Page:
Plant Spotlight on Douglas Fir Tree

Douglas fir (Pseudotsuga menziesii) also known as Oregon Pine or Douglas Spruce does best in areas that have hot summers and cold winters most typically found in garden hardiness zones 4 through 6. Douglas fir is an important tree for the environment. Most typically douglas fir grows to 50 feet in urban settings; it can grow up to 300 feet in native settings in the United States and its seeds feed chipmunks, voles, moles, shrews, sparrows, finches and many others. Douglas fir is often used in the timber industry for the manufacture of plywood. Young trees smell deliciously piney and are used as Christmas trees. Within the floral industry, douglas fir are used for greenery. Deer dislike the prickly needles of the douglas fir, so it is an excellent tree to use in an area where deer are a nuisance. Planting a douglas fir is a long-term investment for a landscape because the trees can easily live to be 120 years old or more.

When, Where, and How to Plant Douglas Fir

Preferring a location that has full sun, and moist, well-drained soil with a higher fertility, douglas fir can also adapt to more adverse conditions such as drought. Planting the tree in an area that has medium wet soil can reduce long term water maintenance. Balled and burlapped plants should have as much of the burlap and wire basket removed as possible. Backfill around the root ball until it is about half filled. Water the root ball and backfill well. Place the rest of the soil around the root ball, forming a “well” at the base of the plant. Be sure to place in a location where the plant will not be overcrowded as air circulation decreases disease risk.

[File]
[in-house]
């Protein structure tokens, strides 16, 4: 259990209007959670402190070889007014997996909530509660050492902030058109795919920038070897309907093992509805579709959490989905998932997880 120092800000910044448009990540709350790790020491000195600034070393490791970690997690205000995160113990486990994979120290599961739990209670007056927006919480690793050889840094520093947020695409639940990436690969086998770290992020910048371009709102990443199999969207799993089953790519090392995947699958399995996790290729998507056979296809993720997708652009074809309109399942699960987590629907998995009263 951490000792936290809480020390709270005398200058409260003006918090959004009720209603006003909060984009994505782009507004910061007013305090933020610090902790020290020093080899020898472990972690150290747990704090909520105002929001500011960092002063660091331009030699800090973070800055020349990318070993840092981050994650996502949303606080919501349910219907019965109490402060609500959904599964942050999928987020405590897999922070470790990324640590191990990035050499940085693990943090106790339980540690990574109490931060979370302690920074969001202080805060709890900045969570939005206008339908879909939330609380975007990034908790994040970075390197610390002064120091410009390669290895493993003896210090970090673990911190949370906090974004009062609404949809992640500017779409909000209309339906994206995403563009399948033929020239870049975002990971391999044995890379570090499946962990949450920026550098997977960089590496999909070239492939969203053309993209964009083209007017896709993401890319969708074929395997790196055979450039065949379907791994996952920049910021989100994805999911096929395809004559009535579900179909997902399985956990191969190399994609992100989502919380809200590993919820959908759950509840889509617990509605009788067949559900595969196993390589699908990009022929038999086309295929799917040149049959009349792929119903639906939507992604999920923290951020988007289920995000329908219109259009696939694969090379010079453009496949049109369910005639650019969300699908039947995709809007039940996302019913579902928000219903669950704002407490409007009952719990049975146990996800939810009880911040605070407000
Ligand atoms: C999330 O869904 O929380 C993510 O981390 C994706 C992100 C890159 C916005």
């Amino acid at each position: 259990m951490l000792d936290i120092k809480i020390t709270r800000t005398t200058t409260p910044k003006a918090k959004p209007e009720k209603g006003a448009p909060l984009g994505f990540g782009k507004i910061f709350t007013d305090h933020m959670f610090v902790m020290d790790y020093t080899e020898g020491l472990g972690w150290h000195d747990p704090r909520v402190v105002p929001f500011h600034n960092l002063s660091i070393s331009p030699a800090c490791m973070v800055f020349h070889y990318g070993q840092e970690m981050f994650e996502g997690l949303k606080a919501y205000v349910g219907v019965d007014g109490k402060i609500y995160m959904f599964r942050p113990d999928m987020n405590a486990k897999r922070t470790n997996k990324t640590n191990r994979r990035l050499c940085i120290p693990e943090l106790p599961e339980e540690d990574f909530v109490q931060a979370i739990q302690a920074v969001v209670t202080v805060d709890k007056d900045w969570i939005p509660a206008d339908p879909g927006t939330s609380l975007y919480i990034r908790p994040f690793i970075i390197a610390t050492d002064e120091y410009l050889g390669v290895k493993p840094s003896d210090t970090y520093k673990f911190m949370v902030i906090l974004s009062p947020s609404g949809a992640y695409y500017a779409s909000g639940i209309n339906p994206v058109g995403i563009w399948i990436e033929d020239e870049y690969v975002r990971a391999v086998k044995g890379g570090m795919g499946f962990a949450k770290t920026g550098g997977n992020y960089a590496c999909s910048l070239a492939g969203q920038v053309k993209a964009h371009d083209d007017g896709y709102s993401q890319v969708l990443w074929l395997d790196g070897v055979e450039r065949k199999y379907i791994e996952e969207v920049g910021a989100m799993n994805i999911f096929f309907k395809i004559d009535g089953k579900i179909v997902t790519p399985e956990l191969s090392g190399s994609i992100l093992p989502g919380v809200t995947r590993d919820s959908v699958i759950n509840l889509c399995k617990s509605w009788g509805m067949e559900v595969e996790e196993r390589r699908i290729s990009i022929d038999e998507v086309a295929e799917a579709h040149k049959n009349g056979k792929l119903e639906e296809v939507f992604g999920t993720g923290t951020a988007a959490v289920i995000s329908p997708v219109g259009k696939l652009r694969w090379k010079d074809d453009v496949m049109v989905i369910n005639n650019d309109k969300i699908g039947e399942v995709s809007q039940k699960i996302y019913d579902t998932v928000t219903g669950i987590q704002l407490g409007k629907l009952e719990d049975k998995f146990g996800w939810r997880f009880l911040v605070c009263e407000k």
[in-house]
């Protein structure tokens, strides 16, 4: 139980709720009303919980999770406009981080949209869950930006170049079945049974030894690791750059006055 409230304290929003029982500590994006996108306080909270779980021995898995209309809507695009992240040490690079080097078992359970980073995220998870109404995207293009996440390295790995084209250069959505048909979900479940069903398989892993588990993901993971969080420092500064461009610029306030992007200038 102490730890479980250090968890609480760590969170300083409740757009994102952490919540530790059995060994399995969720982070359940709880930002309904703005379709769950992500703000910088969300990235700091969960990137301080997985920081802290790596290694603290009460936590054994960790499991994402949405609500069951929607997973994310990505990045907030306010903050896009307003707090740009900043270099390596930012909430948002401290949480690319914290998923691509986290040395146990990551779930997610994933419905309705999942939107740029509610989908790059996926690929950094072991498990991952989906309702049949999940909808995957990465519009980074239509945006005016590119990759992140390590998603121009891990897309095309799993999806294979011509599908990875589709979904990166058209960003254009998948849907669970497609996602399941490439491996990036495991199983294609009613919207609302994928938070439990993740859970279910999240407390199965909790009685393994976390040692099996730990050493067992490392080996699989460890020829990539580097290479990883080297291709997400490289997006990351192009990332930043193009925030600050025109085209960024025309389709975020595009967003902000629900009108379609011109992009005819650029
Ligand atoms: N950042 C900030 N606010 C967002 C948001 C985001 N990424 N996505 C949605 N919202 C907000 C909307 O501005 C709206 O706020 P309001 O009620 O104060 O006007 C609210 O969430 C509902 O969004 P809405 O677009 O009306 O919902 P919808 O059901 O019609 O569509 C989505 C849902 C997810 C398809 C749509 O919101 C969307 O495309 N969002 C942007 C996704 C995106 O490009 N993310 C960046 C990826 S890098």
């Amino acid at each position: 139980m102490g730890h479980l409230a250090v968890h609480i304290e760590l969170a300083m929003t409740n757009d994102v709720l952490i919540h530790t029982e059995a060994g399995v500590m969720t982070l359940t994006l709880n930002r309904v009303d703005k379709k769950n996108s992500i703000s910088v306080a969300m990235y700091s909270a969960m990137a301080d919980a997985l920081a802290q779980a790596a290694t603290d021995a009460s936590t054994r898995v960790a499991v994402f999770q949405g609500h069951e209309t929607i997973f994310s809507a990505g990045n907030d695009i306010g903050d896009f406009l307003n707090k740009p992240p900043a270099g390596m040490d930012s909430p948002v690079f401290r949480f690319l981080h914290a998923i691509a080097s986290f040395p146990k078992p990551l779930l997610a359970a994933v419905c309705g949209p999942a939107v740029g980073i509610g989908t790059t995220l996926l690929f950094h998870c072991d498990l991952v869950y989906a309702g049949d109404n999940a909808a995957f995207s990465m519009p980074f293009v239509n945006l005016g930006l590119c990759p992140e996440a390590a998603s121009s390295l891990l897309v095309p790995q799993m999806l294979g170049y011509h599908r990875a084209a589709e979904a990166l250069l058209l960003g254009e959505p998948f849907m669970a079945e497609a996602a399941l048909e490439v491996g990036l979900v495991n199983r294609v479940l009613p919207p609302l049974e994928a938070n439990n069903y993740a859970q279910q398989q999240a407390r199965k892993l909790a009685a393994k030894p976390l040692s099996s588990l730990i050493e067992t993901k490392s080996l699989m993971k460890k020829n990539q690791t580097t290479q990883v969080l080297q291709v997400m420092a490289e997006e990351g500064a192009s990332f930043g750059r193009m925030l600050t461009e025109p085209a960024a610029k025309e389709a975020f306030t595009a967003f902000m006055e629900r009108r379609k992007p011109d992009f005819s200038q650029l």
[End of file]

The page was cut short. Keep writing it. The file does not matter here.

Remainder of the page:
Douglas Fir Growing Tips

Water the douglas fir consistently until well established. High winds can injure the trees, so it is not recommended to use the douglas fir as a windbreak. Planting in a sheltered area will be more successful for the plant. Prune out dead branches and to shape the tree in late winter.

Advice and Care for the Douglas Fir

Douglas fir can be used for erosion control as long as the soil is not excessively rocky. Trees overcrowded or planted in shadier conditions are vulnerable to many diseases including blight and other fungal issues. Young douglas firs make perfect Christmas trees as they are very fragrant and hold their blue-green needles for a long while. In landscapes, douglas firs act as centerpiece plantings as well as functional evergreen hedges. Their great girth makes them challenging to manage in a small garden once they have grown to full size, so are preferred in larger landscape plantings.

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